CAMAS OUTDOOR CENTRE: MULL
Camas – the outdoor centre with a difference.
Camas is the Iona Community’s outdoor activity centre on Mull. We have a strong focus on building community and connection; with each other and with our surroundings. Camas is home to a team of staff and volunteers who live down a 2km track welcoming guests to share a simple way of life. The centre is housed in 200-year-old cottages which nestle in a beautiful bay on the Ross of Mull. The shore, garden and woodland provide an incredible setting for personal challenge and community growth.
The Iona Community have been bringing young people to Camas since the 1940s. Originally bringing Borstal Boys from Glasgow to live alongside fishing folk, who moved into the buildings to fish the salmon through the summer. As the salmon stock dwindled, the young people took over and now the centre is for the sole use of the Camas community.
Groups come to Camas for a week at a time, Monday night to Saturday morning. These include youth groups from Scotland, the rest of the UK and further afield. We also have groups from universities, schools, churches and community projects. There are a few weeks open to individuals to come and experience Camas on either a facilitated week inspired by our surroundings, or for one of our working holiday weeks.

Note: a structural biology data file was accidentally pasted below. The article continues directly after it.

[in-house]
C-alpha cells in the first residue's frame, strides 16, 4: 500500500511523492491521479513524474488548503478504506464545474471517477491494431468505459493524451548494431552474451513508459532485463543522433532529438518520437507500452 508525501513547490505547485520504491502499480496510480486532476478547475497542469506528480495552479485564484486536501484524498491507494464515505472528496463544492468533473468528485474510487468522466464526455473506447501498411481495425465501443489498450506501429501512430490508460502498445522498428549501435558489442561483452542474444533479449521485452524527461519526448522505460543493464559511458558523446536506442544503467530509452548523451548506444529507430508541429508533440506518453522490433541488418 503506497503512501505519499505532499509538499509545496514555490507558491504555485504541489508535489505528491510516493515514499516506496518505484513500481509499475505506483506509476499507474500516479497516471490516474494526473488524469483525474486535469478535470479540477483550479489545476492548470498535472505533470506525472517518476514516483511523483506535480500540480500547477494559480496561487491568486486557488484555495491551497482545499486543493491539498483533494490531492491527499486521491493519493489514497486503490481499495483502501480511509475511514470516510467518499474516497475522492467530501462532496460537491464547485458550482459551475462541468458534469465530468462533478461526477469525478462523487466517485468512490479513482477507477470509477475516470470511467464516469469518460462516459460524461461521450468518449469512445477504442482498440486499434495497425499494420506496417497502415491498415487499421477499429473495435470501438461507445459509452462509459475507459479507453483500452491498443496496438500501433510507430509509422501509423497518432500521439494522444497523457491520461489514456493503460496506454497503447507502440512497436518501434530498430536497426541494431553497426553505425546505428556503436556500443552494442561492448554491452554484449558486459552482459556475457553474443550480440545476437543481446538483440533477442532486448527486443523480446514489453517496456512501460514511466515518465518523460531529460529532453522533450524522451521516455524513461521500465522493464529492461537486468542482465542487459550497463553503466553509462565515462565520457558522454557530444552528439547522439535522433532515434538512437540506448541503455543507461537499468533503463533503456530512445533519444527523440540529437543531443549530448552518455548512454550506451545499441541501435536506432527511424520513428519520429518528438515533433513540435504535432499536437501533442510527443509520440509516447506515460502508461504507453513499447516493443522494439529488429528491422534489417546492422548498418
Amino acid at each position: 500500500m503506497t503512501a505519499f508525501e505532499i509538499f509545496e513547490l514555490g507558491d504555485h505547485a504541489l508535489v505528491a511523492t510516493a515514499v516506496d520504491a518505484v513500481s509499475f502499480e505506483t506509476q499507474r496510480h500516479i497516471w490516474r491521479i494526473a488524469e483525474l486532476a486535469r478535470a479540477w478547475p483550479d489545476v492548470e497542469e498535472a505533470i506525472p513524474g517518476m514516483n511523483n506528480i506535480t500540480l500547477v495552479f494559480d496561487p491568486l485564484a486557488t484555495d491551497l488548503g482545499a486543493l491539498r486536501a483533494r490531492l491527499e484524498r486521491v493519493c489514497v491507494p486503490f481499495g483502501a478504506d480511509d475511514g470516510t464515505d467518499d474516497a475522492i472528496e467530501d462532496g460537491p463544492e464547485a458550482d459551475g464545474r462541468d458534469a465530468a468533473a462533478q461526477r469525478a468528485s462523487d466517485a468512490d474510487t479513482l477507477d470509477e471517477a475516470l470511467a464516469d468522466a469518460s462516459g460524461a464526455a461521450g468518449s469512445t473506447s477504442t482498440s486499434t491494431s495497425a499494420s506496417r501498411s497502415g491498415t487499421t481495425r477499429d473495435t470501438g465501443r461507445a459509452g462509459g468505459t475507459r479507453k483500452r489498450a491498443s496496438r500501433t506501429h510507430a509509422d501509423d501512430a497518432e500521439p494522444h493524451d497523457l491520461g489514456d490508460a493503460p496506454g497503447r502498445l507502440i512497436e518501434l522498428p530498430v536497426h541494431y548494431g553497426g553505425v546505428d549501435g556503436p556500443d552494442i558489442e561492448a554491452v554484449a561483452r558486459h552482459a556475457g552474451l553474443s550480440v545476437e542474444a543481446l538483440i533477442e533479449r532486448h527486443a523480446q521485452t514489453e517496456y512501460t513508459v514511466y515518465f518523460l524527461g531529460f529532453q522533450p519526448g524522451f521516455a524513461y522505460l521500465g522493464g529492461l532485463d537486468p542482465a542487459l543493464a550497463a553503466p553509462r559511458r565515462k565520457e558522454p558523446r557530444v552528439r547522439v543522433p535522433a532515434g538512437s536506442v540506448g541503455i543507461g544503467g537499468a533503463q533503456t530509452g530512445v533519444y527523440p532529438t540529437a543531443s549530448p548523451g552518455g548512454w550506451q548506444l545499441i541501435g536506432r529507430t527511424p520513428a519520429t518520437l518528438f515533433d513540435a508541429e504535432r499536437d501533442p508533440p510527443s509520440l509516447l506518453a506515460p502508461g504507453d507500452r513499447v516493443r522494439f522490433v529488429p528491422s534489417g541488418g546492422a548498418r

Each day at Camas follows a simple rhythm of communal meals, shared chores (otherwise known as GSDs – Get Stuff Done), reflections, outdoor and indoor activities, games, gardening and lots of cups of tea. After a busy day we gather in the common room by candlelight to play games, listen to music, drink hot chocolate, reflect on the day together as we wind down before bed.
Come and experience it for yourself
You can read more about Camas in Down the Track, a Camas anthology published this year. A wonderful tribute compiled by Rachel McCann a former volunteer and Camas Co-ordinator.
“A celebration of Camas…This anthology includes inspirational poems, essays, quotes, interviews and other writing reflecting the ethos of Camas from former staff and volunteers, local people, Iona Community members and group leaders. Most significantly, woven throughout the book are comments from young people”